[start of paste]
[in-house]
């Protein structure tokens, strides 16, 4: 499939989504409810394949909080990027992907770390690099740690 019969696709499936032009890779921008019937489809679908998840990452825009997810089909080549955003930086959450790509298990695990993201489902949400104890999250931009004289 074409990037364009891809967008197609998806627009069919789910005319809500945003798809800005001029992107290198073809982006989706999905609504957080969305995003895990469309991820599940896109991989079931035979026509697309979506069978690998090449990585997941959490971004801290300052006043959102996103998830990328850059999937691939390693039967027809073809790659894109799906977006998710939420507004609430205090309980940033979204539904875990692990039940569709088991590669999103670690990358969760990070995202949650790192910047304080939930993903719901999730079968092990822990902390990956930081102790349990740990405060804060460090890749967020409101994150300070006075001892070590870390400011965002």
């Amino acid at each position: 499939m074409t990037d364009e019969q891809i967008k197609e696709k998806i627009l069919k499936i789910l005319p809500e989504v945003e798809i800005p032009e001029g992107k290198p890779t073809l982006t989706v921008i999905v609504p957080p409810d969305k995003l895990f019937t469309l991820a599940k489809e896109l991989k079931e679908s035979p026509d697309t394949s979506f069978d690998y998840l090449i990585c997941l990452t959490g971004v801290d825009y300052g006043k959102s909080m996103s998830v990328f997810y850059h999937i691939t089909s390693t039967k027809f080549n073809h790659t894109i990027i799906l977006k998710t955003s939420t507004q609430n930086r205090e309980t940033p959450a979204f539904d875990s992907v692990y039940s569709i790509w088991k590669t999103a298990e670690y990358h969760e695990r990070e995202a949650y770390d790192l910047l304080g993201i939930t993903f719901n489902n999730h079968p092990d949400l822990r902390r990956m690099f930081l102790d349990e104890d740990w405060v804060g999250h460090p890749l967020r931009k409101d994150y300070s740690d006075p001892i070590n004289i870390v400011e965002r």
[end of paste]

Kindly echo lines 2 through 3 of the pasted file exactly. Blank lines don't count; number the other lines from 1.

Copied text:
């Protein structure tokens, strides 16, 4: 499939989504409810394949909080990027992907770390690099740690 019969696709499936032009890779921008019937489809679908998840990452825009997810089909080549955003930086959450790509298990695990993201489902949400104890999250931009004289 074409990037364009891809967008197609998806627009069919789910005319809500945003798809800005001029992107290198073809982006989706999905609504957080969305995003895990469309991820599940896109991989079931035979026509697309979506069978690998090449990585997941959490971004801290300052006043959102996103998830990328850059999937691939390693039967027809073809790659894109799906977006998710939420507004609430205090309980940033979204539904875990692990039940569709088991590669999103670690990358969760990070995202949650790192910047304080939930993903719901999730079968092990822990902390990956930081102790349990740990405060804060460090890749967020409101994150300070006075001892070590870390400011965002």
């Amino acid at each position: 499939m074409t990037d364009e019969q891809i967008k197609e696709k998806i627009l069919k499936i789910l005319p809500e989504v945003e798809i800005p032009e001029g992107k290198p890779t073809l982006t989706v921008i999905v609504p957080p409810d969305k995003l895990f019937t469309l991820a599940k489809e896109l991989k079931e679908s035979p026509d697309t394949s979506f069978d690998y998840l090449i990585c997941l990452t959490g971004v801290d825009y300052g006043k959102s909080m996103s998830v990328f997810y850059h999937i691939t089909s390693t039967k027809f080549n073809h790659t894109i990027i799906l977006k998710t955003s939420t507004q609430n930086r205090e309980t940033p959450a979204f539904d875990s992907v692990y039940s569709i790509w088991k590669t999103a298990e670690y990358h969760e695990r990070e995202a949650y770390d790192l910047l304080g993201i939930t993903f719901n489902n999730h079968p092990d949400l822990r902390r990956m690099f930081l102790d349990e104890d740990w405060v804060g999250h460090p890749l967020r931009k409101d994150y300070s740690d006075p001892i070590n004289i870390v400011e965002r």